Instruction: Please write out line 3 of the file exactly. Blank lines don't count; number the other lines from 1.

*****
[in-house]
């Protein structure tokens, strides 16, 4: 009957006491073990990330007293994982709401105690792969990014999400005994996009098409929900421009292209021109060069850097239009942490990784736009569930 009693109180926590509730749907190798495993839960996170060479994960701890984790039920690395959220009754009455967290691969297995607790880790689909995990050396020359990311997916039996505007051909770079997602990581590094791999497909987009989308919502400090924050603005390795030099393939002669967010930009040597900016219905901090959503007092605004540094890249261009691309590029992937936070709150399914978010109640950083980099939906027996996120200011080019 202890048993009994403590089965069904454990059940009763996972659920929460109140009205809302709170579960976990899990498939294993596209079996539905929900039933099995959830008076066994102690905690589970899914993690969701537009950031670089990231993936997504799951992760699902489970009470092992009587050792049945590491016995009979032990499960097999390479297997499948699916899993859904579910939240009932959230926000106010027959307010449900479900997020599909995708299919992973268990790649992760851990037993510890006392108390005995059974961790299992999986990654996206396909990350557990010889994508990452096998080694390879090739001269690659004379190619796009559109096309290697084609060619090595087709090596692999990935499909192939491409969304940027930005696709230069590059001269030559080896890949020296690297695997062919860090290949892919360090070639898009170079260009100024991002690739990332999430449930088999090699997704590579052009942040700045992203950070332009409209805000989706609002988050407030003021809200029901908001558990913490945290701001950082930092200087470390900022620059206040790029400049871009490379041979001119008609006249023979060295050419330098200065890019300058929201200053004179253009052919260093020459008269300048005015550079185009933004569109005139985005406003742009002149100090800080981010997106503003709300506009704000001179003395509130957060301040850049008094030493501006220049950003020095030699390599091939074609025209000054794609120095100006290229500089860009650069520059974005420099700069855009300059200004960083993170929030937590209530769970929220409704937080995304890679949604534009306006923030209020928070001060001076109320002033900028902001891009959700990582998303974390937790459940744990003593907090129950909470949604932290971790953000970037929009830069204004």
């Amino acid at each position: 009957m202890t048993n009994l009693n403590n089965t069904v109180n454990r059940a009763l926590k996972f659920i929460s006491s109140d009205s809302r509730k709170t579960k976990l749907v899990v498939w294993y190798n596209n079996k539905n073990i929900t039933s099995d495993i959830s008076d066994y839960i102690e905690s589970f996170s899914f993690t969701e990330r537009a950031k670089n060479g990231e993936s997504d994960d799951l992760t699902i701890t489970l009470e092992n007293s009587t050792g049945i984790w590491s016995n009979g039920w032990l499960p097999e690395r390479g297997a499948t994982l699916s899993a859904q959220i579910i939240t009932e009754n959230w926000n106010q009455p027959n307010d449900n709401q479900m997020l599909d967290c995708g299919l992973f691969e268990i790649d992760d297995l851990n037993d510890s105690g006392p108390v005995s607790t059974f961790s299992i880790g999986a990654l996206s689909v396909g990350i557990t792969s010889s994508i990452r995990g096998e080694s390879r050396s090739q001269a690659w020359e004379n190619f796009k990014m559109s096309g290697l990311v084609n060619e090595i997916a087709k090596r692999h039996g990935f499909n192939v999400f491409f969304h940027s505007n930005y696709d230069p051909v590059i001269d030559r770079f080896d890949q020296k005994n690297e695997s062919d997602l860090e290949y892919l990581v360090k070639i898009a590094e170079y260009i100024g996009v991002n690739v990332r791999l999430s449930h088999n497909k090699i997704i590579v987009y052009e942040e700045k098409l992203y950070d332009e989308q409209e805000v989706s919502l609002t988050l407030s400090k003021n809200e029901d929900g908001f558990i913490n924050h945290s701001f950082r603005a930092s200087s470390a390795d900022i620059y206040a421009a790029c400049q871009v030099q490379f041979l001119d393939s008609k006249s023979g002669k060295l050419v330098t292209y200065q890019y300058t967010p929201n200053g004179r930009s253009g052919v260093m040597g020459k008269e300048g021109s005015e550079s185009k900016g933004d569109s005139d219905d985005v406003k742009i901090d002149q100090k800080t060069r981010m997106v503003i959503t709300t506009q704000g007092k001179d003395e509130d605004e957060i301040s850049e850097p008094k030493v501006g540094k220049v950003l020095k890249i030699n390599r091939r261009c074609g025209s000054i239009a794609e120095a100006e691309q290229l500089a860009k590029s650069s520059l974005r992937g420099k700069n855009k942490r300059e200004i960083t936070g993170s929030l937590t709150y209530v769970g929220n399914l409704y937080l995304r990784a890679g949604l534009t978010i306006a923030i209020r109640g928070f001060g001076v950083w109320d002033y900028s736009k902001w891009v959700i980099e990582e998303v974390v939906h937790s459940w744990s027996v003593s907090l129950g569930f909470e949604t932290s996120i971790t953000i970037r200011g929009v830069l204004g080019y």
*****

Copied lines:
């Amino acid at each position: 009957m202890t048993n009994l009693n403590n089965t069904v109180n454990r059940a009763l926590k996972f659920i929460s006491s109140d009205s809302r509730k709170t579960k976990l749907v899990v498939w294993y190798n596209n079996k539905n073990i929900t039933s099995d495993i959830s008076d066994y839960i102690e905690s589970f996170s899914f993690t969701e990330r537009a950031k670089n060479g990231e993936s997504d994960d799951l992760t699902i701890t489970l009470e092992n007293s009587t050792g049945i984790w590491s016995n009979g039920w032990l499960p097999e690395r390479g297997a499948t994982l699916s899993a859904q959220i579910i939240t009932e009754n959230w926000n106010q009455p027959n307010d449900n709401q479900m997020l599909d967290c995708g299919l992973f691969e268990i790649d992760d297995l851990n037993d510890s105690g006392p108390v005995s607790t059974f961790s299992i880790g999986a990654l996206s689909v396909g990350i557990t792969s010889s994508i990452r995990g096998e080694s390879r050396s090739q001269a690659w020359e004379n190619f796009k990014m559109s096309g290697l990311v084609n060619e090595i997916a087709k090596r692999h039996g990935f499909n192939v999400f491409f969304h940027s505007n930005y696709d230069p051909v590059i001269d030559r770079f080896d890949q020296k005994n690297e695997s062919d997602l860090e290949y892919l990581v360090k070639i898009a590094e170079y260009i100024g996009v991002n690739v990332r791999l999430s449930h088999n497909k090699i997704i590579v987009y052009e942040e700045k098409l992203y950070d332009e989308q409209e805000v989706s919502l609002t988050l407030s400090k003021n809200e029901d929900g908001f558990i913490n924050h945290s701001f950082r603005a930092s200087s470390a390795d900022i620059y206040a421009a790029c400049q871009v030099q490379f041979l001119d393939s008609k006249s023979g002669k060295l050419v330098t292209y200065q890019y300058t967010p929201n200053g004179r930009s253009g052919v260093m040597g020459k008269e300048g021109s005015e550079s185009k900016g933004d569109s005139d219905d985005v406003k742009i901090d002149q100090k800080t060069r981010m997106v503003i959503t709300t506009q704000g007092k001179d003395e509130d605004e957060i301040s850049e850097p008094k030493v501006g540094k220049v950003l020095k890249i030699n390599r091939r261009c074609g025209s000054i239009a794609e120095a100006e691309q290229l500089a860009k590029s650069s520059l974005r992937g420099k700069n855009k942490r300059e200004i960083t936070g993170s929030l937590t709150y209530v769970g929220n399914l409704y937080l995304r990784a890679g949604l534009t978010i306006a923030i209020r109640g928070f001060g001076v950083w109320d002033y900028s736009k902001w891009v959700i980099e990582e998303v974390v939906h937790s459940w744990s027996v003593s907090l129950g569930f909470e949604t932290s996120i971790t953000i970037r200011g929009v830069l204004g080019y």